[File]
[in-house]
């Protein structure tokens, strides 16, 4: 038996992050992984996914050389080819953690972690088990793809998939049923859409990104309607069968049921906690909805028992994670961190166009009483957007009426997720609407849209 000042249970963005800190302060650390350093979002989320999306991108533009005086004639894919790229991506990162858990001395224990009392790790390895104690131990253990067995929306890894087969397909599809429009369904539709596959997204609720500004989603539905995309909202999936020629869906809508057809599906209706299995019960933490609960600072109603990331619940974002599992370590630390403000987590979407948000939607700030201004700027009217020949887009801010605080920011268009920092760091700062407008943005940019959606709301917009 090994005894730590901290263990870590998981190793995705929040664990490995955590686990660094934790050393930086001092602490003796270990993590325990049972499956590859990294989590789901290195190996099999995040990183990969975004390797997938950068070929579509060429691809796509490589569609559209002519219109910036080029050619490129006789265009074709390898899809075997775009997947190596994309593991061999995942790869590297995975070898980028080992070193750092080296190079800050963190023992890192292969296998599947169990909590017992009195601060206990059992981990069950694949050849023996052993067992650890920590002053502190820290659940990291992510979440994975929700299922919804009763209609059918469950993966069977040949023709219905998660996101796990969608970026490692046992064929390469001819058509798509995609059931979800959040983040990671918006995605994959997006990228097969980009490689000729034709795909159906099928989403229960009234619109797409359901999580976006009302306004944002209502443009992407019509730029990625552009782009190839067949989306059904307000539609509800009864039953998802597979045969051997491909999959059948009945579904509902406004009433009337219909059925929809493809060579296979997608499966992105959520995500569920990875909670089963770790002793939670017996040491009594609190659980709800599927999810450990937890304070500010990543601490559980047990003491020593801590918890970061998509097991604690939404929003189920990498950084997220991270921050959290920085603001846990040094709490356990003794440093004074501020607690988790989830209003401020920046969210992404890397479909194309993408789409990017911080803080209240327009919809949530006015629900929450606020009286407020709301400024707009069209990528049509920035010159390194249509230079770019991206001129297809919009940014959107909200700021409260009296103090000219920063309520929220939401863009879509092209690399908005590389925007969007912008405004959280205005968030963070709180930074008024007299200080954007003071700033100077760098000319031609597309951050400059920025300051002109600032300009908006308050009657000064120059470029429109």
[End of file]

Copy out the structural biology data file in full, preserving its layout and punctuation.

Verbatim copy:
[in-house]
């Protein structure tokens, strides 16, 4: 038996992050992984996914050389080819953690972690088990793809998939049923859409990104309607069968049921906690909805028992994670961190166009009483957007009426997720609407849209 000042249970963005800190302060650390350093979002989320999306991108533009005086004639894919790229991506990162858990001395224990009392790790390895104690131990253990067995929306890894087969397909599809429009369904539709596959997204609720500004989603539905995309909202999936020629869906809508057809599906209706299995019960933490609960600072109603990331619940974002599992370590630390403000987590979407948000939607700030201004700027009217020949887009801010605080920011268009920092760091700062407008943005940019959606709301917009 090994005894730590901290263990870590998981190793995705929040664990490995955590686990660094934790050393930086001092602490003796270990993590325990049972499956590859990294989590789901290195190996099999995040990183990969975004390797997938950068070929579509060429691809796509490589569609559209002519219109910036080029050619490129006789265009074709390898899809075997775009997947190596994309593991061999995942790869590297995975070898980028080992070193750092080296190079800050963190023992890192292969296998599947169990909590017992009195601060206990059992981990069950694949050849023996052993067992650890920590002053502190820290659940990291992510979440994975929700299922919804009763209609059918469950993966069977040949023709219905998660996101796990969608970026490692046992064929390469001819058509798509995609059931979800959040983040990671918006995605994959997006990228097969980009490689000729034709795909159906099928989403229960009234619109797409359901999580976006009302306004944002209502443009992407019509730029990625552009782009190839067949989306059904307000539609509800009864039953998802597979045969051997491909999959059948009945579904509902406004009433009337219909059925929809493809060579296979997608499966992105959520995500569920990875909670089963770790002793939670017996040491009594609190659980709800599927999810450990937890304070500010990543601490559980047990003491020593801590918890970061998509097991604690939404929003189920990498950084997220991270921050959290920085603001846990040094709490356990003794440093004074501020607690988790989830209003401020920046969210992404890397479909194309993408789409990017911080803080209240327009919809949530006015629900929450606020009286407020709301400024707009069209990528049509920035010159390194249509230079770019991206001129297809919009940014959107909200700021409260009296103090000219920063309520929220939401863009879509092209690399908005590389925007969007912008405004959280205005968030963070709180930074008024007299200080954007003071700033100077760098000319031609597309951050400059920025300051002109600032300009908006308050009657000064120059470029429109």